Game developers Psyonix have updated the rulebook for the Rocket League Championship Series (RLCS) to be more stringent towards conflicts of interest with multi-team ownership in the esports initiative.
North American esports organization Evil Geniuses revealed on September 29 that they would be entering Rocket League esports by picking up a team to compete in the upcoming RLCS season.
Wolves Esports, the esports arm of English football club Wolverhampton Wanderers, joined the RLCS fray in November 2020 and announced their intentions to remain in the game in July 2021.
There’s a risk of conflict of interest between the two teams as the football club’s majority shareholders Fosun Group made an undisclosed minority investment in Evil Geniuses, valuing the org at $255 million. Psyonix have now updated their rules in an effort to maintain competitive integrity in the esport.
We are proud to announce our new partnership with the ultimate sports and entertainment challenger brand, the Wolverhampton Wanderers F.C. (@Wolves).
— Evil Geniuses (@EvilGeniuses) July 28, 2021
Prior to updating the official rulebook for the 2021-2022 season, there were two rules regarding team ownership. The first original rule stated that no team “owned by a corporate entity, no parent, subsidiary or affiliate of such corporate entity may directly or indirectly own or control more than one team.”
The second original rule explained that Psyonix were able, at their own discretion, to refuse any teams that are controlled “by a person or entity that operates sports (including esports) gambling, wagering, bookmaking, or betting sites or platforms.”
The new rulebook features a major alteration to the first rule and adds three more elements to their guidelines for the responsibilities of team owners, managers, and coaches. The updated first rule states that no team — including owners, managers, coaches, agents, employees, and subcontractors — are allowed to engage in “collusion, match-fixing, the bribery of a referee” or any other action that may “intentionally influence” the outcome of a game, match, or tournament.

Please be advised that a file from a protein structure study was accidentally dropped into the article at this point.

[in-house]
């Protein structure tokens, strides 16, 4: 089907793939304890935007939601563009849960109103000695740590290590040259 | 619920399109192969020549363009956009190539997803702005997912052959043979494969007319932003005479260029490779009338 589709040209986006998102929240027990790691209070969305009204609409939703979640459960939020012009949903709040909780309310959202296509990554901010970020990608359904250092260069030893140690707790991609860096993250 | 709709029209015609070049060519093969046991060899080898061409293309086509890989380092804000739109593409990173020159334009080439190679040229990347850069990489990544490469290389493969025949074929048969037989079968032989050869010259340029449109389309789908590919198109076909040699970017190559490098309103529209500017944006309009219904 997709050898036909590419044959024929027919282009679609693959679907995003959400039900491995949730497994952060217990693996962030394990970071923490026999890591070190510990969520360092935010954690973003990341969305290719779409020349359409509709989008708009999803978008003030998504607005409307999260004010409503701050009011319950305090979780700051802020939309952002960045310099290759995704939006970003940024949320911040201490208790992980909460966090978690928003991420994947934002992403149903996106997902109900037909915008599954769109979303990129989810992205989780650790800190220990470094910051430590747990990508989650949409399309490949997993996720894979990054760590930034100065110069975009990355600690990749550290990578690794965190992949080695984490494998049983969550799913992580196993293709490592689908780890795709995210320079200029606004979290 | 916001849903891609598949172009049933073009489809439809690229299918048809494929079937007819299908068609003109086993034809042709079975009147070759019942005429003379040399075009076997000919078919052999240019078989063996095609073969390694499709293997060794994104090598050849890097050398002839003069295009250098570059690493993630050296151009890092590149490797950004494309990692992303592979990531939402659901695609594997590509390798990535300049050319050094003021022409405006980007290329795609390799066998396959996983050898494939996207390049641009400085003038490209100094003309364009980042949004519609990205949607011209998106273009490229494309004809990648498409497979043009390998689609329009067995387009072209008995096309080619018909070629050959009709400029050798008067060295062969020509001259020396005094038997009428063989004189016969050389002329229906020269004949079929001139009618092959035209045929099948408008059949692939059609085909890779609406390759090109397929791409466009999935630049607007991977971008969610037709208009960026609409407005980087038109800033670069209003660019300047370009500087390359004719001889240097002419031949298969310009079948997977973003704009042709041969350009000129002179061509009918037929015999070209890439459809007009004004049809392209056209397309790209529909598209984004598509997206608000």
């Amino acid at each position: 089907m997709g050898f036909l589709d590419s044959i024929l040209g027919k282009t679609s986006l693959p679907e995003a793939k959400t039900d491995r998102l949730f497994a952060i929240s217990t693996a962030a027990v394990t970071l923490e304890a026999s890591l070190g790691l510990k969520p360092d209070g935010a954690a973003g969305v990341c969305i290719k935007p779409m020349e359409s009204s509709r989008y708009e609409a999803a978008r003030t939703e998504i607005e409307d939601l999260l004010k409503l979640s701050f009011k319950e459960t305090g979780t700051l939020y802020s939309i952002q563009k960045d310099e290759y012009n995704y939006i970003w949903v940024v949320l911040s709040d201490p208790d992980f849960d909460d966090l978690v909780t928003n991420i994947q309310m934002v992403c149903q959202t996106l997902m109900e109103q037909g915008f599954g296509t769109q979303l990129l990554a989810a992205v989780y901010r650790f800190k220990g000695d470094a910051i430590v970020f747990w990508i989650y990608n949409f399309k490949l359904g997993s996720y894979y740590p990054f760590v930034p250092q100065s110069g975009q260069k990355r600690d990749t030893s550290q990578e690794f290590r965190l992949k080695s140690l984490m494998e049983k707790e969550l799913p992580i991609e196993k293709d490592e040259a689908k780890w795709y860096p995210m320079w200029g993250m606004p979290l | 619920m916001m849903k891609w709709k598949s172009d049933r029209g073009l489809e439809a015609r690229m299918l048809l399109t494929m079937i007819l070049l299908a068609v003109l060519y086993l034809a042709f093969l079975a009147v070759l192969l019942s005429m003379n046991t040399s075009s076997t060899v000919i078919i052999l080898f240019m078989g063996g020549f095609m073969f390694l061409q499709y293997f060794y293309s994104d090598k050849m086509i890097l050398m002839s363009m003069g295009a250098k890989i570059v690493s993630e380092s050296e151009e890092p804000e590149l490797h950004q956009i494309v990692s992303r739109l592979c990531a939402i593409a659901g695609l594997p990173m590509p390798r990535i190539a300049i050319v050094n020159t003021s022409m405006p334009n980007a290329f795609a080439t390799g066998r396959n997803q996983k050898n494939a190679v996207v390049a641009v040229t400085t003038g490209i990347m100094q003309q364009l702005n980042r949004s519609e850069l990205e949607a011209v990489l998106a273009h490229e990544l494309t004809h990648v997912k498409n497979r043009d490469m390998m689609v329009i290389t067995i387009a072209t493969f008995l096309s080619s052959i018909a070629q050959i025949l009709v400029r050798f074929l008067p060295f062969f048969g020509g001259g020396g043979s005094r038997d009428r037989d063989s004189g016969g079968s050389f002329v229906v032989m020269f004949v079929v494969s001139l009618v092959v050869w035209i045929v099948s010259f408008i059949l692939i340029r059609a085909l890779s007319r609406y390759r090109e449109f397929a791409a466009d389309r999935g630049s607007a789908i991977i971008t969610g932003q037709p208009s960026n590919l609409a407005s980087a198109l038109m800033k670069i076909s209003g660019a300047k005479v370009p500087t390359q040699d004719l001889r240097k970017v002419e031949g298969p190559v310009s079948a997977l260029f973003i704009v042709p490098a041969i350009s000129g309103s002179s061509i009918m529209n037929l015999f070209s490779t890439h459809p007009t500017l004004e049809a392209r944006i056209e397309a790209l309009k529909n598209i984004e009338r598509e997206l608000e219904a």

One of the new rules states that no owner of a team in the RLCS can serve as the coach or manager, or “be involved in or have any power to determine or influence the management or administration” of a second team.
The two other additional rulings enforce that no managers, coaches, or other persons with managerial responsibility can be a controlling person of another team, nor can they have the ability to determine the management or administration of another team.
“The rule needed to be updated based on the ever-changing esports landscape and the difficult problems associated with administering a rule based on ownership,” a Psyonix spokesperson told Dexerto regarding the change. “This particular situation encouraged us to update the rule.”
There’s a chance that Evil Geniuses and Wolves Esports may face each other in the future, whether that’s through the teams competing in the same region or potentially meeting each other at an international competition.
Psyonix have looked into the ownership ties between the parties and ruled that their organizational setups are independent to the point where they can both meet each other at an event with little cause for concern, especially under their new guidelines.
“Evil Geniuses and Wolves are allowed to compete in the same region,” they explained. “Their ownership situation is different than, for example, a single team with a professional and an academy team in the same league. As the rules state, collusion is not tolerated in any form by players and team owners and we have to look at these situations on a case-by-case basis to help navigate the current day esports industry.”
The 2021-2021 RLCS season is set to have the largest prize purse in the RLCS to date at $6m, an updated format, and new teams taking part — Evil Geniuses, for example. The season will be split into fall, winter, and spring splits that culminate in the World Championship.